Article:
Bed Bugs life cycle in isolated environment?

I got a free laptop at a garage sale. Took it home, turned it on and looked around. They'd been researching Bed Bugs. I took it outside while I decide what to do with it. Very low probability that it harbors bed bugs, but the consequences are dire if it does. The laptop is worth about what it cost...nothing.
Assuming there are eggs in there, If I stick it in a plastic bag, will the life cycle eventually end? How long?
Next best option is to stick it in the oven at 118F for 90 minutes. Don't think it will like that much.
It's hazardous waste, I can't just put it in the trash. Local thrift store will take it, but they don't want bugs any more than I do.
Any suggestions before I fire up the oven?
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mike wrote:

Put it in a sealable container with a chunk of dry ice . Leave the computer in the sealed container for a month or so , any eggs should have hatched by then I'd think . The CO2 being heavier than air will displace all the oxygen , no oxy equals no life .
--
Snag



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In alt.home.repair, on Fri, 14 Aug 2015 23:10:49 -0500, "Terry Coombs"

Good idea. Even without the dry ice, woudlnt' a heavy clear plastic bag sealed tightly and enough time give anything inside time to hatch and go looking for food. They need blood or something. . Wouldn't even bedbugs be visiible through the bag?
You could put a note on the thing, in the bag, and give the whole thing to a hamfest and let them decide. Look at http://www.arrl.org/hamfests-and-conventions-calendar . Put in your zipcode and there wil be one near you on a Sunday morning (rarely on Saturday) Maybe tomorrow. I'm going to one tomorrow. He said he wanted my NIB win98 printer for someone. .
Where do bedbugs lay their eggs anyhow. I thought it was the mattress.
Hmmm. The average life span of the bed bug is 6-12 months and they will feed every 10 days or so during this time. Bed bugs can survive many months without a blood meal and they reproduce in an unusual fashion.
But that's after they've eaten once or more. Surely newborns have to eat a lot sooner.
http://www.k9bedbugtracker.com/Appearance.html Bed bugs hatch from eggs and pass through five nymphal stages (instar) before becoming adults capable of reproduction. Nymphs and eggs are especially tiny, but still visible to the naked eye.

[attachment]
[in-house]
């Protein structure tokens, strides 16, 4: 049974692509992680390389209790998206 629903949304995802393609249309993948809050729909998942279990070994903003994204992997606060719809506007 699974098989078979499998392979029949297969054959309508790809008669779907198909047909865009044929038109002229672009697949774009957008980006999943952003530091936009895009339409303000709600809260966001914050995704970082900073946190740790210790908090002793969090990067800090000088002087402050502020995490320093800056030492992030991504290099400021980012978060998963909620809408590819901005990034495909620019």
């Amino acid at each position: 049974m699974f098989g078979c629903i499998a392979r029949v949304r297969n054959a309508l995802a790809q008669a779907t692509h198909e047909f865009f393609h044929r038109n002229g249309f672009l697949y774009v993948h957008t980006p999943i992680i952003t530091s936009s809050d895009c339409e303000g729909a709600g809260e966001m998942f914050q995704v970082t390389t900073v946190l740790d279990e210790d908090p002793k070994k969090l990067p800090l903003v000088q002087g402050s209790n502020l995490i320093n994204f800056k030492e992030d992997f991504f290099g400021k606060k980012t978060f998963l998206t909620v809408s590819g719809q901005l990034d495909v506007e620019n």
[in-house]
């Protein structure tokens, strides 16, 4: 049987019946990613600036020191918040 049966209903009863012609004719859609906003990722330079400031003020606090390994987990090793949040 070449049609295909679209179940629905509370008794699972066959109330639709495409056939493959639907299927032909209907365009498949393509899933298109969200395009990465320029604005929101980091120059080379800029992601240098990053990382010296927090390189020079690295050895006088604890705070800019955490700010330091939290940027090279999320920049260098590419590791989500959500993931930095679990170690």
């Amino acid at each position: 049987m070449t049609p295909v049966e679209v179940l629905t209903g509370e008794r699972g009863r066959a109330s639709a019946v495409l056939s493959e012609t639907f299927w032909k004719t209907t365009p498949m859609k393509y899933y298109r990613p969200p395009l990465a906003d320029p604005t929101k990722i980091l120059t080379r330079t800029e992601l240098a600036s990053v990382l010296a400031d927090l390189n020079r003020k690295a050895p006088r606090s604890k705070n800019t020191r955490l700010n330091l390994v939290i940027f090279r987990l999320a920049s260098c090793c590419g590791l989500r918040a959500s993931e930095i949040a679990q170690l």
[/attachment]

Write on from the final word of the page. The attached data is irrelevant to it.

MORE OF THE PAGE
Adult bed bugs are about 3/16-1/4 inch long, broadly oval, flattened (when unfed), brown to reddish brown bugs. They have a 3-segmented piercing, sucking beak, which rests along their underside when they are not feeding
Bigger than I thought.
Bed bugs can move quickly. An adult bed bug can travel about 4 feet a minute and a nymph can travel about one foot a minute.
Bed bug eggs are tiny, pearly white and barrel shaped. They are about the size of a couple of grains of salt. Eggs are covered with a sticky substance that cements the egg to whatever surface it is laid on, making them difficult to remove. Nymphs resemble adult bed bugs. Newborn nymphs are about the size of a poppy seed and are very pale, almost transluscent. Nymphs require at least one blood meal to molt, shedding their exoskeleton/shell, and move to the next level of development. They pass through five instars or nymphal stages before becoming adults. At each stage they increase in size and darken in color, becoming more similiar to an adult bed bug.
Both nymphs and adults change color and size after feeding, young nymphs or instars will turn bright red with blood and adults will assume a more reddish brown color.
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On 8/14/15 11:29 PM, mike wrote:

A spray called Proof, using the oil of the neem tree, works. Dr. Dini Miller is an entomologist at Virginia Tech. She put a cloth with 90 eggs, along with adults and nymphs, into a hard drive. She sprayed 40ml of neem oil into a wash cloth, put it in a plastic bag with the hard drive, and left it sealed a week. None survived.
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